Michigan government's two largest pension systems offer public sector employees benefits that are out of line with those in Michigan's private sector and are not likely to be affordable long-term, according to a new study published by the Mackinac Center for Public Policy.

The state's two biggest public sector pensions are the Michigan Public School Employees' Retirement System (MPSERS) and the Michigan State Employees' Retirement System. The study's author was Rick Dreyfuss, a Mackinac Center Adjunct Scholar.

Stay Engaged

Receive our weekly emails!

The study found that most private sector companies provide pension benefits only through a 401(k) plan or some other type of "defined contribution" plan.  But MPSERS is a "defined benefit" plan where a retiree gets a predetermined monthly retirement payment typically based on years of service and a multiplier.

The school districts are facing a 6.4 increase to 20.66 percent in payments they make for pension and retirement health care benefits. That increase took effect Oct. 1. That means for every $1 the school districts pay an employee, the district has to kick in 20.66 cents to MPSERS.

The MEA has filed a lawsuit over its employees having to pay an additional 3 percent contribution to MPSERS.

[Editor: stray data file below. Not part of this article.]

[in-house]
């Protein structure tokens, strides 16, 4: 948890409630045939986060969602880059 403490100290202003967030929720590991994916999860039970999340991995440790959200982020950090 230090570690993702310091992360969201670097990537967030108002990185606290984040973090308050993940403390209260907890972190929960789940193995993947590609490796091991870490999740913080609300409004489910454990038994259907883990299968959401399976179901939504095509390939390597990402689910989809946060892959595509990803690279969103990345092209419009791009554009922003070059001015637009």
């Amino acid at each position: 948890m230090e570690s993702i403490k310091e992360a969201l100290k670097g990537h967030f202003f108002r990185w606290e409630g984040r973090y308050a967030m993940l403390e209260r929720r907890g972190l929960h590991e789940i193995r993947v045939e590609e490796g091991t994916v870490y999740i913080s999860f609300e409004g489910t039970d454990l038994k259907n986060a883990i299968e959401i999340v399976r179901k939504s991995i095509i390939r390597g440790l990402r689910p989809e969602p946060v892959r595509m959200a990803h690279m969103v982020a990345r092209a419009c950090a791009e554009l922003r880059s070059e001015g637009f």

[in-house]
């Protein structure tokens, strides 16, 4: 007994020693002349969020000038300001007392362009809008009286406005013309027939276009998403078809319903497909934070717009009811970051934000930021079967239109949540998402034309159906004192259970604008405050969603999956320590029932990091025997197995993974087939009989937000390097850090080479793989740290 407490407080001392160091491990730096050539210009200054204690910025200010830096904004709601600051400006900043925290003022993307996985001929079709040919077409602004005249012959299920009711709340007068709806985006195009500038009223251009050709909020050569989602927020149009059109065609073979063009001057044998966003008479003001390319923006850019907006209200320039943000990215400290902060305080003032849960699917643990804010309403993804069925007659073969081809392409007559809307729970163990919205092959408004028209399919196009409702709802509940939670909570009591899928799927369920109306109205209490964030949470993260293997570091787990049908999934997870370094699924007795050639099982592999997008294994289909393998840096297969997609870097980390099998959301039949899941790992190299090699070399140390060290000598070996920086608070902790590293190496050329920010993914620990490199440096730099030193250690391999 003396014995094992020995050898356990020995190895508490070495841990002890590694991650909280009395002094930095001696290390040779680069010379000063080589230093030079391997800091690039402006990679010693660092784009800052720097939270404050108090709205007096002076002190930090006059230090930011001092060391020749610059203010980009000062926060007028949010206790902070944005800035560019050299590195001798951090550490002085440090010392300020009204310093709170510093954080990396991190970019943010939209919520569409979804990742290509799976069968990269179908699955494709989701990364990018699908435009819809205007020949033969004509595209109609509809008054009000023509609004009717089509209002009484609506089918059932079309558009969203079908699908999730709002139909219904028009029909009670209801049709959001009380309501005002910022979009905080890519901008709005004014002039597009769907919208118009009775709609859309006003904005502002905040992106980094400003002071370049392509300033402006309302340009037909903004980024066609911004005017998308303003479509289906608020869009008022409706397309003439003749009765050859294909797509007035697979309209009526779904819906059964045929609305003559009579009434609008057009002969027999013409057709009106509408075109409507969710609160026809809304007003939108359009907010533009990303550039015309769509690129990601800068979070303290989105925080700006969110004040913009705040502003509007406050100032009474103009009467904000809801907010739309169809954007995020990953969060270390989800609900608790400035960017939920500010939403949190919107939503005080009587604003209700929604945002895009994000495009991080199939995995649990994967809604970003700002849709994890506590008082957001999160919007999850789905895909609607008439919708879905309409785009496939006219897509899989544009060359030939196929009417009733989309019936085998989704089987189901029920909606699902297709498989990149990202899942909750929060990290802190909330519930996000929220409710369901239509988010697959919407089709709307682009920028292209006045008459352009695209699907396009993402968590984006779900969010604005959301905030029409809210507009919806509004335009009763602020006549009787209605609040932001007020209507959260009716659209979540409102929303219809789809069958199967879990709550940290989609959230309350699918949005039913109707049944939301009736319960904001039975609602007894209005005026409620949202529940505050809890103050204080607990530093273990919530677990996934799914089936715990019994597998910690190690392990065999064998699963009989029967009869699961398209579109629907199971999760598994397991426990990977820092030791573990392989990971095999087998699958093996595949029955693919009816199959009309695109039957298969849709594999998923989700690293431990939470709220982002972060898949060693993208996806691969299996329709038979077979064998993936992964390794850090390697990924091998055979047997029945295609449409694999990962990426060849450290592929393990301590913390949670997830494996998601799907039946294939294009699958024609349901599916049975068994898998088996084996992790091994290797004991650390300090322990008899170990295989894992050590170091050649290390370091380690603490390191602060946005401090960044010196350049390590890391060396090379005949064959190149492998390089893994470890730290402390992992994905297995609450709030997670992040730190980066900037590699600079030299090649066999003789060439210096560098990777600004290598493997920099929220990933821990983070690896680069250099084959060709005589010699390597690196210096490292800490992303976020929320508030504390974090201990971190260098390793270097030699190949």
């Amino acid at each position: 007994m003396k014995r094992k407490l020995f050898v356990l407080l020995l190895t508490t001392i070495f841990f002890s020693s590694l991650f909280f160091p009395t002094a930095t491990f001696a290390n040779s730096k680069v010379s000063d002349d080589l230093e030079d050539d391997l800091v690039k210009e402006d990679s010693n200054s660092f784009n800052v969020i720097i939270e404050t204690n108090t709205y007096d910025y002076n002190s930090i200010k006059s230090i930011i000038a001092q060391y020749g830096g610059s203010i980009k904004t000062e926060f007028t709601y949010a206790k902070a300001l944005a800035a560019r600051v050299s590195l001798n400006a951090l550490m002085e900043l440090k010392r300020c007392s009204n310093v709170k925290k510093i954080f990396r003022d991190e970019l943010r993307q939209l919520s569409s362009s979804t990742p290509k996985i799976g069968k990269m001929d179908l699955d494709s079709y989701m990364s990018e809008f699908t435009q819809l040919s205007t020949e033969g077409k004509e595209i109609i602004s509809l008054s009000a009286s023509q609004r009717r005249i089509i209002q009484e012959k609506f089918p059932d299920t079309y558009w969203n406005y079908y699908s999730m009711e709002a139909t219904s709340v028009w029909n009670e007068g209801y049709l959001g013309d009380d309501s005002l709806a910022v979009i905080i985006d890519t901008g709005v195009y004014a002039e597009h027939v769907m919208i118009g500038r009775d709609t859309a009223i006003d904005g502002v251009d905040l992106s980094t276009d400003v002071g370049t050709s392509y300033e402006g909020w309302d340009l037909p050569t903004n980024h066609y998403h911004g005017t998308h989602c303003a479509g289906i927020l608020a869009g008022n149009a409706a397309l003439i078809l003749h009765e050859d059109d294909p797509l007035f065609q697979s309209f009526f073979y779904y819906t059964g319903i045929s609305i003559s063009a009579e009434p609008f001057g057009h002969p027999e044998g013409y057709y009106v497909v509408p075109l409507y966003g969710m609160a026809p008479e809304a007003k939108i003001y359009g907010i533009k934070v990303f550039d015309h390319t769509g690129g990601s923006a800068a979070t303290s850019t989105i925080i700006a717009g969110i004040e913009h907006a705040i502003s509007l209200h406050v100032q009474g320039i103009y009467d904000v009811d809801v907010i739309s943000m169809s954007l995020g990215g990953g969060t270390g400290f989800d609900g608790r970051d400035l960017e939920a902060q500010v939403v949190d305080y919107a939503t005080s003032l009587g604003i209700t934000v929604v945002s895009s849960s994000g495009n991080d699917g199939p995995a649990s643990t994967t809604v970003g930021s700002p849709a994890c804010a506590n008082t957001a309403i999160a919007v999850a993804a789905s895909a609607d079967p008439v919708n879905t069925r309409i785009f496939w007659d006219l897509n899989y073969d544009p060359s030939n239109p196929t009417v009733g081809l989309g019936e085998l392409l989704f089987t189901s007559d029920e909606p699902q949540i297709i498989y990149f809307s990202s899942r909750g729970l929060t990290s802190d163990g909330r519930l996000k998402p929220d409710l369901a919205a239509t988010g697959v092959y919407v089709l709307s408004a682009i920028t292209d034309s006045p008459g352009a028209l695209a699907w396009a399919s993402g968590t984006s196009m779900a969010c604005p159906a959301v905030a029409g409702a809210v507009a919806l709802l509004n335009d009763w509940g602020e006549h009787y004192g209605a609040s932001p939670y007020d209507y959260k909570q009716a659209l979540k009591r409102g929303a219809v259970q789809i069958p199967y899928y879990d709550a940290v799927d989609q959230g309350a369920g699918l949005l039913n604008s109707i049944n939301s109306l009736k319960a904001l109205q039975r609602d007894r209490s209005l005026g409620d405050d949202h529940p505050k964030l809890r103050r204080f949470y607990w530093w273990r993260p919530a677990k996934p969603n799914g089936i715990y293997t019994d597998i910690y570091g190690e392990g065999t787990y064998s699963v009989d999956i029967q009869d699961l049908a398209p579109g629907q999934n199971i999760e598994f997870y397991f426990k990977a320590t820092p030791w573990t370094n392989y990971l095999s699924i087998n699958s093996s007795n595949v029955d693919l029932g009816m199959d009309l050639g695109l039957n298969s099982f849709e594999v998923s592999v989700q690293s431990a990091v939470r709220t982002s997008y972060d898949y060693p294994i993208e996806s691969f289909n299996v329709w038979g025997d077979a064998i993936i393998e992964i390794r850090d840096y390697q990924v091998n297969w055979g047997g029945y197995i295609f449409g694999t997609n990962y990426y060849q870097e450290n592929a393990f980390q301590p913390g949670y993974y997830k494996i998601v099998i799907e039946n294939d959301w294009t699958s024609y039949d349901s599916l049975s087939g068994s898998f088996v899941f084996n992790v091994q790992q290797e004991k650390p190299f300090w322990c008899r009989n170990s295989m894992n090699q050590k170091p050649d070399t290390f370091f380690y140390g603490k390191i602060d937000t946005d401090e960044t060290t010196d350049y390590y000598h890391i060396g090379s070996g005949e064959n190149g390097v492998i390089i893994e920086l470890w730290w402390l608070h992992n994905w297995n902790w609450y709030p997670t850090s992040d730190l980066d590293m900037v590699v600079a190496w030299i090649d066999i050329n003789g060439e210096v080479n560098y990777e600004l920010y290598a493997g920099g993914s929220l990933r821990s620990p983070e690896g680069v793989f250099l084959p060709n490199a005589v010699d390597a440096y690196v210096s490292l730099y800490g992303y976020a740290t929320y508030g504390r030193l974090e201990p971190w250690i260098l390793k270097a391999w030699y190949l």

James Hohman, fiscaly policy analyst at the Mackinac Center for Public Policy, said the MEA lawsuit means that schools have to set aside an additional $187  per pupil for teachers' benefits.

"The MEA's lawsuit effectively sends the message that schools don't need an additional $187 per pupil," wrote Michael Van Beek, the Mackinac Center's education policy direction, in an email. "This is a clear instance of the interests of school employees and their unions trumping the interests of parents, students and, ultimately, taxpayers."

~~~~~

See also:

School Pension Reform Stalls in Senate

Breaking News: House Vote Would Force Charter Schools Into Underfunded Pension System

Legislators Link Common-Sense Reforms to Tax Hikes

Focus is on state employee benefits

Why Colorado Matters to Michigan

Stay Engaged

Simply enter your email below to receive our weekly email:

Facebook
Twitter

Detroit Prep is a top-rated and economically and racially diverse charter school in the city. It's growth means it needs to move out from a church basement and into a new location. Nearby is a former Detroit Public Schools building, sitting empty for years. But, worried about competition, the public school district refused to sell. For years, district and local government officials in Detroit had worked to block public charter schools. They pushed legislation at the Michigan Capitol to hinder them, refused to sell to them, transferred surplus buildings from the district to the city government and imposed deed restrictions on property sales to private developers. All of it was aimed to hinder or even prevent charter school choice outside the confines of the Detroit school district.

Related Sites